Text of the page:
The phasing out of incandescent light bulbs across our country suggests that compact fluorescent lamp (CFL) and light-emitting diode (LED) bulbs are the more efficient alternatives, but how much more efficient are they? Which is the biggest Energy Hog and which consumes the least energy?
As we are always looking for ways to help you save energy at home we put three types of light bulbs to the test. LED vs. CFL vs. Incandescent were compared over an eight-hour period, and the results will speak for themselves.
We want to help you save energy at home! Watch our Energy Hog video below and send us a photo or a video of an appliance or electronic in your home that uses a lot of energy and you will be entered into a draw for a chance to win energy efficiency prizes.
Each month, we will award three participants with an energy efficiency prize to help them conserve energy at home. There are a variety of prizes up for grabs including LED dimmable light bulbs, sensor lights, flashlights, reading lights, toaster ovens, fleece blankets, insulated shopping bags and much more.
October is National Energy Awareness month and we want to help you save energy. Tell us what you’ll be doing this month to conserve energy, and help the environment, and you’ll be entered in weekly draws for a chance to win energy efficiency prizes.
Each week we will award five participants with a prize to help them conserve energy at home. In order to participate, you must be part of FortisAlberta’s service territory. There are a variety of prizes up for grabs including fleece velour blankets, LED dimmable light bulbs, flashlights, reading lights, and much more.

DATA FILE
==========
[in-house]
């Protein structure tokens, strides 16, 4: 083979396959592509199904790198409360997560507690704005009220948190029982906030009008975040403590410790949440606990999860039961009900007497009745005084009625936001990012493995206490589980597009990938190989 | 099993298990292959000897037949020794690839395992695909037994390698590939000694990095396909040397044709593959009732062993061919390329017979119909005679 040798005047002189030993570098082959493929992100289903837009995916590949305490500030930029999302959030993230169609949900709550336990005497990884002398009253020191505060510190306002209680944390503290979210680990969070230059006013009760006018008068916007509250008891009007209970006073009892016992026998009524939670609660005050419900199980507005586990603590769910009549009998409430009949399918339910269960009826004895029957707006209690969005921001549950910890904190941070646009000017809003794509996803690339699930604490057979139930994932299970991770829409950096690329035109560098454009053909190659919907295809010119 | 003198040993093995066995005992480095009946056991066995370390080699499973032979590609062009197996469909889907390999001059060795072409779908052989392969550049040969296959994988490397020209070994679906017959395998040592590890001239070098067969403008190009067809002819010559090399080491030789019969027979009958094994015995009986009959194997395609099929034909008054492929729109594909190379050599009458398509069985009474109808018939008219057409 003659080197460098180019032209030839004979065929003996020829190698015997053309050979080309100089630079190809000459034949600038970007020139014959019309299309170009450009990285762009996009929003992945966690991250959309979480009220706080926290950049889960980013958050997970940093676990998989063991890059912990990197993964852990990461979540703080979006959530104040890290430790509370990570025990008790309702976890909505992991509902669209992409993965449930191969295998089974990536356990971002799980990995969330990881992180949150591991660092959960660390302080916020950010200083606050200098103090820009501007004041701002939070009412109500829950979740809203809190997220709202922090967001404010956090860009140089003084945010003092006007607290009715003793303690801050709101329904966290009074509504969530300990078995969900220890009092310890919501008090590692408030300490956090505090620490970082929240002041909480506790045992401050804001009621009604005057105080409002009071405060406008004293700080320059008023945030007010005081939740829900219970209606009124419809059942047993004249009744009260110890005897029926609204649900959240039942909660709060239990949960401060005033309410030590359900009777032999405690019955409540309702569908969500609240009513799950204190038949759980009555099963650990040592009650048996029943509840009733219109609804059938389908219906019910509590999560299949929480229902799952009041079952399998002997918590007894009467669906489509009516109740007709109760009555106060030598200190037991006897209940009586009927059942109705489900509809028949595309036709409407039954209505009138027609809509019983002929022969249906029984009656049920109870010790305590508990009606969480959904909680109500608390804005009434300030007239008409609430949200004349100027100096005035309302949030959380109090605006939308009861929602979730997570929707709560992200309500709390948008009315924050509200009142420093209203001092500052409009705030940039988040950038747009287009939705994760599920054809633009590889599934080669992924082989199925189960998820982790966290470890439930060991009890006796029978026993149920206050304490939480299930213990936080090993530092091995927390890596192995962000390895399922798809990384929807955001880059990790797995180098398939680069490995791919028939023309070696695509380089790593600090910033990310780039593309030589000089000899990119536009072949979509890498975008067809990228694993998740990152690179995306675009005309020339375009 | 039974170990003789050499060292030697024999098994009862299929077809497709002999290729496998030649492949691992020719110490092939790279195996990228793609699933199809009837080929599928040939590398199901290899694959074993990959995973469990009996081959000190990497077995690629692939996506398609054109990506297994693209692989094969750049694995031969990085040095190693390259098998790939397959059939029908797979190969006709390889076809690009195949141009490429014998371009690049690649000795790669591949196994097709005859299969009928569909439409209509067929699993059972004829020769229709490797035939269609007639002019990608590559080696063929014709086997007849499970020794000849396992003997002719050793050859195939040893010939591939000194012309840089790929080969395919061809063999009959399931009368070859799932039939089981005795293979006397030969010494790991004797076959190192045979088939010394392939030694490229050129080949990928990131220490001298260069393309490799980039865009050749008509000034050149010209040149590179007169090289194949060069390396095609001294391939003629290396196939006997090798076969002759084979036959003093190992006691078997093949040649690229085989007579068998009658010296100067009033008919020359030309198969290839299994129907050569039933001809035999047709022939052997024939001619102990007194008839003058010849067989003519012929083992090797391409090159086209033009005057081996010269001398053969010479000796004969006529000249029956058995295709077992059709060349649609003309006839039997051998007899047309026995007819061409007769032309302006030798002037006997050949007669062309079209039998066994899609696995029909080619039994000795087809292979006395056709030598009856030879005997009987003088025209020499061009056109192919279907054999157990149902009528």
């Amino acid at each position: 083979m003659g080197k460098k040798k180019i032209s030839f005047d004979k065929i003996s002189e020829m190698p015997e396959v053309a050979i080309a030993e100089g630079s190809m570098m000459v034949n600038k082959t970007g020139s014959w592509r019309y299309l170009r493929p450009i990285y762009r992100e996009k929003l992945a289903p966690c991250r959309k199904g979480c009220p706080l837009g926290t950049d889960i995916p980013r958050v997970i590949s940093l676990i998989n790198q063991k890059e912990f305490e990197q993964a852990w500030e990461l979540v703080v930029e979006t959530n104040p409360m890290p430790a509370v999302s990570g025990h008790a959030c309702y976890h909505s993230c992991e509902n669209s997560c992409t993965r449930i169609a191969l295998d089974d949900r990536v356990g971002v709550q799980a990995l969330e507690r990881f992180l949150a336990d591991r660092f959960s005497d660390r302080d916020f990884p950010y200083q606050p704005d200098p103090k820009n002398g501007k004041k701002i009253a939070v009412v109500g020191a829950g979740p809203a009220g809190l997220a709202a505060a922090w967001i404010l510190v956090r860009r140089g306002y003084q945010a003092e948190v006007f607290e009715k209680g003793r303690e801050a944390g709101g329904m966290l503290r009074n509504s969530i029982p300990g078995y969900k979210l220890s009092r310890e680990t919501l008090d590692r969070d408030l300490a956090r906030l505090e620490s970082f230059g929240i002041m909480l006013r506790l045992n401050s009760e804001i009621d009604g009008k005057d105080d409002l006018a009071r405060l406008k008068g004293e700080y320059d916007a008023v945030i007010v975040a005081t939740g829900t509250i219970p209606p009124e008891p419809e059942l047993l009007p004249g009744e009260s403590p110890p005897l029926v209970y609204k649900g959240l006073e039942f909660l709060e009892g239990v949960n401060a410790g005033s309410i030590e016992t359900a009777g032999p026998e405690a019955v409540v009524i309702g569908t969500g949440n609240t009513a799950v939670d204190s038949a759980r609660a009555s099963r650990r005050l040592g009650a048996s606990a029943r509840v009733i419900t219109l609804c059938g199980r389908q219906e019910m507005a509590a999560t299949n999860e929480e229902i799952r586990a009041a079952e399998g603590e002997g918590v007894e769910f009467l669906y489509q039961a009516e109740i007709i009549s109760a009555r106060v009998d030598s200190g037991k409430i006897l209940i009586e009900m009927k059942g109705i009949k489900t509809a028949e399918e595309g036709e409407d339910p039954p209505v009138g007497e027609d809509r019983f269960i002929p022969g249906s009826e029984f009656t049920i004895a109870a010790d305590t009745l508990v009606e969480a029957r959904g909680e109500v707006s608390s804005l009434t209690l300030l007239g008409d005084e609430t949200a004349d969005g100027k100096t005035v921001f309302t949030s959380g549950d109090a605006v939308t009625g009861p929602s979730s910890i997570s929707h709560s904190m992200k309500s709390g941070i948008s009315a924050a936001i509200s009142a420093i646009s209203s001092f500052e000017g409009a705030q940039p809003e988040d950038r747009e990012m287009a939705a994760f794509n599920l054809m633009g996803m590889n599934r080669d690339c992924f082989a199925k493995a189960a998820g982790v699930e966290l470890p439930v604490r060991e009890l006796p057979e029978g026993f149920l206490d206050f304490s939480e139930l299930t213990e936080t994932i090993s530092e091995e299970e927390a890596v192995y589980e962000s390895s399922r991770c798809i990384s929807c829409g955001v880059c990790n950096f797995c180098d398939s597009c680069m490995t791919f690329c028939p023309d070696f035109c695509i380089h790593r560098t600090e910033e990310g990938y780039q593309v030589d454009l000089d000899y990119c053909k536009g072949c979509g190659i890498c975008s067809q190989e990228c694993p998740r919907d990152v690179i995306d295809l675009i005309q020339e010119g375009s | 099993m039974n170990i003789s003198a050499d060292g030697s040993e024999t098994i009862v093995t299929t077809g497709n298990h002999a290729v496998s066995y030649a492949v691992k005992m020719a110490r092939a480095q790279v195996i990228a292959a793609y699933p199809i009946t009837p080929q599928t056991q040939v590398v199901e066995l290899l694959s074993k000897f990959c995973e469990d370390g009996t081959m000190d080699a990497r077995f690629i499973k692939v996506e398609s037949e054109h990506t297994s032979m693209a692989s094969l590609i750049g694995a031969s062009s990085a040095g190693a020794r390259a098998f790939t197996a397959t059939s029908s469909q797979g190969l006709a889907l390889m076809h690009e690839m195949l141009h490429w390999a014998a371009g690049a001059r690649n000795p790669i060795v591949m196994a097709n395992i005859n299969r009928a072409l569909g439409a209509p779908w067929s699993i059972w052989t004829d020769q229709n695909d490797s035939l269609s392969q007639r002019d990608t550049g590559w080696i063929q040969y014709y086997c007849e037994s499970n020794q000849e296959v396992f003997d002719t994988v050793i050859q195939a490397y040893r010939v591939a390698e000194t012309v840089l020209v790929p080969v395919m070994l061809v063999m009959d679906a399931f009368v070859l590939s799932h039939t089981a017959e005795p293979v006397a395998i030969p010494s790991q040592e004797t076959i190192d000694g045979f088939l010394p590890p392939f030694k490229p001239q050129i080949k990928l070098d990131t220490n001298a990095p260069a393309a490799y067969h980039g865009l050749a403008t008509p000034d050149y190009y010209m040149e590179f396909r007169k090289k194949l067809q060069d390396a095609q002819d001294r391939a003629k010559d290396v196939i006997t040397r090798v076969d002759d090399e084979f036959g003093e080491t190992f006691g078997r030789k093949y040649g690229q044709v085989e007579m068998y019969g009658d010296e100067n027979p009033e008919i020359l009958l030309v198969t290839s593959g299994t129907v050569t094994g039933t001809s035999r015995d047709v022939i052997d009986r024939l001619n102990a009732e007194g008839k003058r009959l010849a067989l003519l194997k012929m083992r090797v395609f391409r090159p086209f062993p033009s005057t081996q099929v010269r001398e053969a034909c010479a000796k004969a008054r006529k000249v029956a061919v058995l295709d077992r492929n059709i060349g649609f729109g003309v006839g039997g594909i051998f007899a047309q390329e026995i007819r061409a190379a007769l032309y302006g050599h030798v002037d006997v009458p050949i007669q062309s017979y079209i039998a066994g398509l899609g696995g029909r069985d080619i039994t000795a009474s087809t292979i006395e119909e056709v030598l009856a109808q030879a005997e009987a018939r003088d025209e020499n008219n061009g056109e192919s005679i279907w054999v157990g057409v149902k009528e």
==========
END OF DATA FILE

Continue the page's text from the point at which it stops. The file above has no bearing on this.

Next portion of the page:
Earth Hour took place on Saturday, March 19, from 8:30 – 9:30 p.m. and 25 communities within our service territory participated. This year, grants were increased to a total of $15,000 to be allocated to the top three communities with reduced consumption to enable municipalities to create or enhance energy efficiencies in their communities.
“Communities came up with their own unique ways to reduce energy consumption during Earth Hour,” says Natasha Russell, Corporate Communications Advisor. “Residents were encouraged to turn off unnecessary lights and were also encouraged to participate in community events.”
The winners of the Earth Hour grants are those communities that are identified to have had the lowest electricity consumption during Earth Hour, as compared to the same hour on the previous Saturday. The percentage decrease was used to determine the winners of the grants.
During Earth Hour, Canadians were called on to join other countries in sending a strong global message – that this is the year we change climate change.
Earth Hour is held every year in late March, around the time of the Spring and Autumn equinoxes in the northern and southern hemispheres. This is when sunset times are almost the same in both hemispheres. Organizers say this ensures the greatest visual impact for a global 'lights out' event. The ninth annual Earth Hour took place at 8:30 p.m. local time on Saturday, March 28, 2015. On this day, six continents, 120 countries, and 24 time zones were united as a global community, making their voices heard through the individual action of turning off the lights. Earth Hour shows how great things can be achieved when people come together for a common cause.